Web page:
Yeah, I've been up since about three thirty, because I knew something was not right. (Like Miss Clavel, from the Madeline books.) I knew Fiona was too warm, and I knew she wasn't breathing softly and smoothly, like she should be if she was going to get up and go to school in the morning. So I kept turning it all over in my head. How would I cover my shift? What would the repercussions be? What if I did send her to school, and then she felt worse, or got sicker? I had to stay home-- because I should stay home, that was the only thing to do-- but then I would certainly be out of pocket for the pay. But what was more important, Fiona, or a day's pay? Back and forth, back and forth. Mental pacing. Over and over. You'd think I would have at least put myself back to sleep with it. I can see your lids drooping over there right now...
As it turned out, I went to work today, but only because Mike stayed home with Fiona, who was, of course, still running a fever early this morning. There I was, fretting, when Mike's alarm went off and he got up at 4:40 to get ready for work. "I'm going to need to stay home with her," I said, as he got up to take a shower.
He nodded, I think. It was still dark. I listened to the shower run, trying to figure out how early was too early to call my boss and let her know I wouldn't be there. And what about calling a co-worker to cover the shift? It's always too early to get that call, especially when you have the day off...
Then Mike came over and solved the problem. "I have a sick day. I'll stay home and you go to work. Go back to sleep for a little while." Best. Husband and Daddy. Ever. I know, right? It was like magic. It's not that he hasn't stayed home with sick kids before, but he has the full-time job with the grown-up wage, so if we have to choose, he is the one who goes to work and I was sure that, this late in the year, there was no way he had sick time left. He didn't think so either at first, apparently, but he was smart enough to check, given that the time is accrued paycheck to paycheck, and last Friday was payday. Though you'd never know it now, here on Monday (but that's another all-night fretting session right there.)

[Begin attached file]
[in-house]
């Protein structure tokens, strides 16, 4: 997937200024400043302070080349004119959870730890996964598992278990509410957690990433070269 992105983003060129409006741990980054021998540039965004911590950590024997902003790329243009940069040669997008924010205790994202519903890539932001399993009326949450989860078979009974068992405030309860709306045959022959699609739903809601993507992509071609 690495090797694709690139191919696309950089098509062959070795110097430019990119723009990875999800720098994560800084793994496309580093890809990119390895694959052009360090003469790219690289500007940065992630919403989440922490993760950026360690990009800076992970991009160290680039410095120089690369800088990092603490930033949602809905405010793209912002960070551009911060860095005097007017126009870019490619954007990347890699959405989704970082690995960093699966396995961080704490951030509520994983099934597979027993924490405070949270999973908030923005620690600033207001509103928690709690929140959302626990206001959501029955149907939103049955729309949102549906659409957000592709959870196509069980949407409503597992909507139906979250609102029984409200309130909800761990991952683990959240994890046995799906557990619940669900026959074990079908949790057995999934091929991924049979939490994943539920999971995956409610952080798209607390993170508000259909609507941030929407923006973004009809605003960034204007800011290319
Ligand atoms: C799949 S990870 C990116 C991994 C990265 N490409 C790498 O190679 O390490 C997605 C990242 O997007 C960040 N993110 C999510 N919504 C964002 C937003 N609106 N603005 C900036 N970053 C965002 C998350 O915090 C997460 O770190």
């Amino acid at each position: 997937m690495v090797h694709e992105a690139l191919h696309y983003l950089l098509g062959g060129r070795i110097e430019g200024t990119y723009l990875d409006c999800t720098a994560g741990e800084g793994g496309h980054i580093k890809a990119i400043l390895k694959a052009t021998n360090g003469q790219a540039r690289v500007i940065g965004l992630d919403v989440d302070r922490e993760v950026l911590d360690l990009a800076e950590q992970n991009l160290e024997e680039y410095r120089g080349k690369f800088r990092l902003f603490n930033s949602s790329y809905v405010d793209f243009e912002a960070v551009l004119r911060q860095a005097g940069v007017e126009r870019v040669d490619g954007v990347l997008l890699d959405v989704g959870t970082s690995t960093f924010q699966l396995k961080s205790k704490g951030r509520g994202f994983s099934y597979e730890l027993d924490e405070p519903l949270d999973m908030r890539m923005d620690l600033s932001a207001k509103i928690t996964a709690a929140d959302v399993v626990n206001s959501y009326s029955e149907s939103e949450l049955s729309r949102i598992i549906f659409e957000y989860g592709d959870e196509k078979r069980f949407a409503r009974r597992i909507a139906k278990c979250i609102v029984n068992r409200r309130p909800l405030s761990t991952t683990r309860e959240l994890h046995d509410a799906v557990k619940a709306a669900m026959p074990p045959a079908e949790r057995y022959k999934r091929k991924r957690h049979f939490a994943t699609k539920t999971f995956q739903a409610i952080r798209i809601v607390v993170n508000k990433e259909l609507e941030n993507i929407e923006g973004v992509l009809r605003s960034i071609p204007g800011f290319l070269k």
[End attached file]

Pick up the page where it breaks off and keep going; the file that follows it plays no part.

So, even though I didn't get to go back to sleep (see, not really a fairy tale), because all the hushed chit-chat woke Fiona (who immediately said she was better, and was pissed because we said she was staying home) I did go to work and didn't have to deal with any sick-kid fallout. It was a good thing too, since the post office inside the bike shop was busier than sh*t, because suddenly everyone decided that, with Thanksgiving falling this week and all, it was time to mail multiple packages. This did make the day move right along, proving that time flies, even when you don't get a lunch and are not, technically, having any fun. Fiona texted a couple of times, and was feeling pretty well by the time I got home. After 24 hours with no fever, she may get her wish to go to school tomorrow.
There was a small, fairy tale-ish, element that reminded us what we're doing this for, even though Mike and I were both totally wiped out by 8 o'clock. It turned out that the girls had missed each other during the day. Yeah, the same girls who will fight to the death over a purple barrette each claimed to have been kind of upset when only one of them went to school. Fiona asked when Delia was coming home about a thousand times, starting, Mike said, about an hour after she'd left for school. And, as I was cooking dinner, Delia confided that her day was great, except, "Going to school without Fiona doesn't feel right. It's just, you know, awkward!"
Picture of Miss Clavel, from here.